Total sub-$40k PEV sales were down by over 1,426 M-o-M, and BEV/PHEV % decreased/increased by 2.3%, the first time that's happened for several months. The Bolt reached a new high of 2,781 it couldn't compensate for the near ending of 1st gen. LEAF sales, which fell to only 213 (down from 1,055). The Bolt was followed by the Prime at 1,626 (down from 1,899), Volt 1,362 (down from 1,453). 500e sales continued decrease to 310 (from 375), but the e-Golf showed a slight increase to 203 (from 187), the FFE does its usual 100+ (115 vice 131) and the Soul EV dropped a bit more to 210 (from 255). Ionic BEV sales slid a bit more to 28 (from 36), and the Clarity BEV moved only 34 (down from 52).

The C-Max Energi failed to outsell the Fusion Energi last month and both were down, 569 (683) to 741 (763), The A-3 e-tron steepened its drop, from 85 to 17 apparently due to complete lack of inventory, the Sonata and Optima PHEV twins were both up slightly at 210 (190) and 235 (228) respectively, and bringing up the rear, the 'why bother' Mini Countryman PHV sold 74, down slightly from 80 last month.

October's U.S. sales total for affordable, sub-$30k MSRP PEVs:

BEV, 216* or 434, 9.0% (3 types: Focus Electric; IONIQ BEV, Smart ED)
PHEV, 2,195, 91.0% or 85.6% (2 types: Prius Prime; C-Max Energi)
Total 2,411. Increase/decrease of 0.3% for BEV/PHEV market share, respectively.

*NOTE: the Clarity Electric is only available for lease, at $269/month. This would probably put it in with the sub-$40k but not the sub-$30k group.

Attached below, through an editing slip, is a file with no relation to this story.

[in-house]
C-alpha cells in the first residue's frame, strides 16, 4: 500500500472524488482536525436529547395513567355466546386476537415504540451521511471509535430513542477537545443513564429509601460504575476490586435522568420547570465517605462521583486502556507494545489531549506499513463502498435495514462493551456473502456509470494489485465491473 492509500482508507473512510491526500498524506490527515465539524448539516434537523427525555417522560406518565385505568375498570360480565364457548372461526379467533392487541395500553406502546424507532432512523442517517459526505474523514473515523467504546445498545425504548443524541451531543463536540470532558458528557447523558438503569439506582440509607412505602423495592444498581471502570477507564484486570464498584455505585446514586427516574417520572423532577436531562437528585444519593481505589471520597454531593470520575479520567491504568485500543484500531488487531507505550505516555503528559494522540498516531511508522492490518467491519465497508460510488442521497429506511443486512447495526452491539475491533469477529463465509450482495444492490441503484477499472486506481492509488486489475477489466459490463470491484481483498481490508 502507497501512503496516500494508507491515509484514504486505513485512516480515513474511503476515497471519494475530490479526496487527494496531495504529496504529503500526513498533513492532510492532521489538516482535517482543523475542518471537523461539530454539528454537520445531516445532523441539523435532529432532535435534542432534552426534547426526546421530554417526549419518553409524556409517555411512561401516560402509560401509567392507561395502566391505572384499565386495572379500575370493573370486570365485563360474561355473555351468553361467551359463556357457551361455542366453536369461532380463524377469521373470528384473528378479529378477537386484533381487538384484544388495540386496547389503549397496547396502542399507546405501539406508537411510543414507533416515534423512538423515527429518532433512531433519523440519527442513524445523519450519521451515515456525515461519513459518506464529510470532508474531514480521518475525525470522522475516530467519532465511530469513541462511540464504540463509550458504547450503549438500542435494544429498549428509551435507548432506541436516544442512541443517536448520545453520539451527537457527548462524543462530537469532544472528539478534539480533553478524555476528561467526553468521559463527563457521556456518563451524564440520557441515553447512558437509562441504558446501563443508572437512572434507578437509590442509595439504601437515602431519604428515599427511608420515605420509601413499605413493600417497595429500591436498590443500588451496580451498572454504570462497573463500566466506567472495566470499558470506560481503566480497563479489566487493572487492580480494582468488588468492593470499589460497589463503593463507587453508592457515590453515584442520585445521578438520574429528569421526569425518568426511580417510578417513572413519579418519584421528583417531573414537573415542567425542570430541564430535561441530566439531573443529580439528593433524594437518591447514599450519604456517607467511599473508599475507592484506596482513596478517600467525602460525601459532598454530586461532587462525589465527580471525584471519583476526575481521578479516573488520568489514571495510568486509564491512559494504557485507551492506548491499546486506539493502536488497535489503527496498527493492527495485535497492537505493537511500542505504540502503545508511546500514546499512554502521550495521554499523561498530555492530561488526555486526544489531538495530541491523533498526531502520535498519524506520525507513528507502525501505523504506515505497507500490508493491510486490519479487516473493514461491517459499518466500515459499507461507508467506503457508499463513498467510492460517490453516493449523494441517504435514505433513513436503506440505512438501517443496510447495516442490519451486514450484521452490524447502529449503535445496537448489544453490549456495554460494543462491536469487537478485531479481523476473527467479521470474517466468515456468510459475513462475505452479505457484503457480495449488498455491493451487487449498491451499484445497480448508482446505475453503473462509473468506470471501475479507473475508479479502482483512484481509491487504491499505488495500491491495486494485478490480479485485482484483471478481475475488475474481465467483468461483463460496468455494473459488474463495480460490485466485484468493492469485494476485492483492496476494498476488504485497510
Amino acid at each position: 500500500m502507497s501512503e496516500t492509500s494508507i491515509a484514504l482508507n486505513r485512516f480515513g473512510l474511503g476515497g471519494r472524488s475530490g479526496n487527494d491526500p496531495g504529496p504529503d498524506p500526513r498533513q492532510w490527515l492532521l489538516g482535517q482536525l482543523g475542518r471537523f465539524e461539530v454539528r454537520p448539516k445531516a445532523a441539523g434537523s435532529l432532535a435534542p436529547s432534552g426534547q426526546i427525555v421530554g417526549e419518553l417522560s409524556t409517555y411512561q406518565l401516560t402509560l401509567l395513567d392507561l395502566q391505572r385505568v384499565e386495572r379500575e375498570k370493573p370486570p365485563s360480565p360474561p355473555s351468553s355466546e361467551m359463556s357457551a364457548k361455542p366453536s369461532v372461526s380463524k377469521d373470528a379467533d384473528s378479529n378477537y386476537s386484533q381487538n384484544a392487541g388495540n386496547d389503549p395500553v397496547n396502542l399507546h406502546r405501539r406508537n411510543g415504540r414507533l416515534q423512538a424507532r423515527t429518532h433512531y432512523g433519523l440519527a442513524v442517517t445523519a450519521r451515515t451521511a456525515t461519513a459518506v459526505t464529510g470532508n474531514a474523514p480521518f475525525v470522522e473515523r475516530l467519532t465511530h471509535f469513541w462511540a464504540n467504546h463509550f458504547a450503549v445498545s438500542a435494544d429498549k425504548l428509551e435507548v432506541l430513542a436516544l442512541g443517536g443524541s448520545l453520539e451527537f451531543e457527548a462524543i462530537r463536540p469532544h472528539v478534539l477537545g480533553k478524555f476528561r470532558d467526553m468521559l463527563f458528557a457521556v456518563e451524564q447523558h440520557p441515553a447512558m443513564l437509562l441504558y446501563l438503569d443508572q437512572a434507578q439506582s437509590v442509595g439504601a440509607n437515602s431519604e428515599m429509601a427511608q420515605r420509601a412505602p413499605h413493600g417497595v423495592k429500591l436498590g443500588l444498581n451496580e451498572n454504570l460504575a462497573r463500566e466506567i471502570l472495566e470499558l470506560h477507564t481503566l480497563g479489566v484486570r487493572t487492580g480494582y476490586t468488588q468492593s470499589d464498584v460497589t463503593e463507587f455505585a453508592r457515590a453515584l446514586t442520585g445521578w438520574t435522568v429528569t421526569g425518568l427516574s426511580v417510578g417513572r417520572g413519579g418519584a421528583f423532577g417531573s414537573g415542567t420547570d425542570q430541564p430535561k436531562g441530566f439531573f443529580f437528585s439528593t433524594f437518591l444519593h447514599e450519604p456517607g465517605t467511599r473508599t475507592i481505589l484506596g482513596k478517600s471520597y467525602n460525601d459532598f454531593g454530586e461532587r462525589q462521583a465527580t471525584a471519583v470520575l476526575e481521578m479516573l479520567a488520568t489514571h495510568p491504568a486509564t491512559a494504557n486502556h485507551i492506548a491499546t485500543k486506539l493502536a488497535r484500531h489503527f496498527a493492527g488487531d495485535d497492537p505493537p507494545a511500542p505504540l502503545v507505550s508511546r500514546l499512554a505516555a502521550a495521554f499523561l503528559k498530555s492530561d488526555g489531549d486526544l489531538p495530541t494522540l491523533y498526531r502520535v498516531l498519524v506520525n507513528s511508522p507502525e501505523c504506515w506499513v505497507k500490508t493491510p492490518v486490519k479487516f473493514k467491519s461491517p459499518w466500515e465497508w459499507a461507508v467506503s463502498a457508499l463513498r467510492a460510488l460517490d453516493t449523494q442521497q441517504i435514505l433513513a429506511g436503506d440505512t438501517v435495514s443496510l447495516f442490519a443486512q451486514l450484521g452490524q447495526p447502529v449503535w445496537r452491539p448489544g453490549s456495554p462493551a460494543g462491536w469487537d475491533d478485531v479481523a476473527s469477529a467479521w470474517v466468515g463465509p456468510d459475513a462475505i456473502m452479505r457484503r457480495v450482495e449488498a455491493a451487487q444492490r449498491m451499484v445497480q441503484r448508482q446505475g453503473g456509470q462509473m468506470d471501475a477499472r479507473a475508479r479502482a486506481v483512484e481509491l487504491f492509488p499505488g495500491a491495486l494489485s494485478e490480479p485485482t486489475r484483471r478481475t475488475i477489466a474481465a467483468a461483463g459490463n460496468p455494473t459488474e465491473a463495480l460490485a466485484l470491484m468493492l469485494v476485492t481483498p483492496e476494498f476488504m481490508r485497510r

Oh, as RegGuheert has frequently accused me of trying to bias the % of affordable PHEVs/BEVs towards PHEVs by setting an upper limit of $40k base MSRP, it appears that Green Car Reports is similarly biased. In a poll of which manufacturer their twitter followers think will be the first to offer an affordable BEV CUV, they write:
First, by "mass-priced" we mean under $40,000 including the mandatory destination charge. (The 238-mile Chevy Bolt EV, at $37,500 for its base model, is a good example of a car close to the upper bound of that requirement.)
https://www.greencarreports.com/news/1113670_which-maker-will-sell-the-first-affordable-awd-electric-suv-take-our-twitter-poll

As I didn't include the destination charge, I allow somewhat higher-priced cars in the "semi-affordable" (what they call "mass-priced") category - perhaps $1k more. It wouldn't bother me to change to the even more restrictive usage, but as I've been doing it this way so long and the difference isn't all that significant, I might as well continue.


None of this surprises me

What continues to surprise me is Nissan waiting till 2018 before launching in US. Every day they are losing sales to the Bolt...
2011 SL; 44,598 miles. 2013 S; 44,840 miles.2016 S30 (build 10/2016)"low water marks" 27,000 miles.363GID Ahr 79.13Hx95.17%kwh28.1QCs238,L2's 251
My Blog; http://daveinolywa.blogspot.com" onclick="window.open(this.href);return false;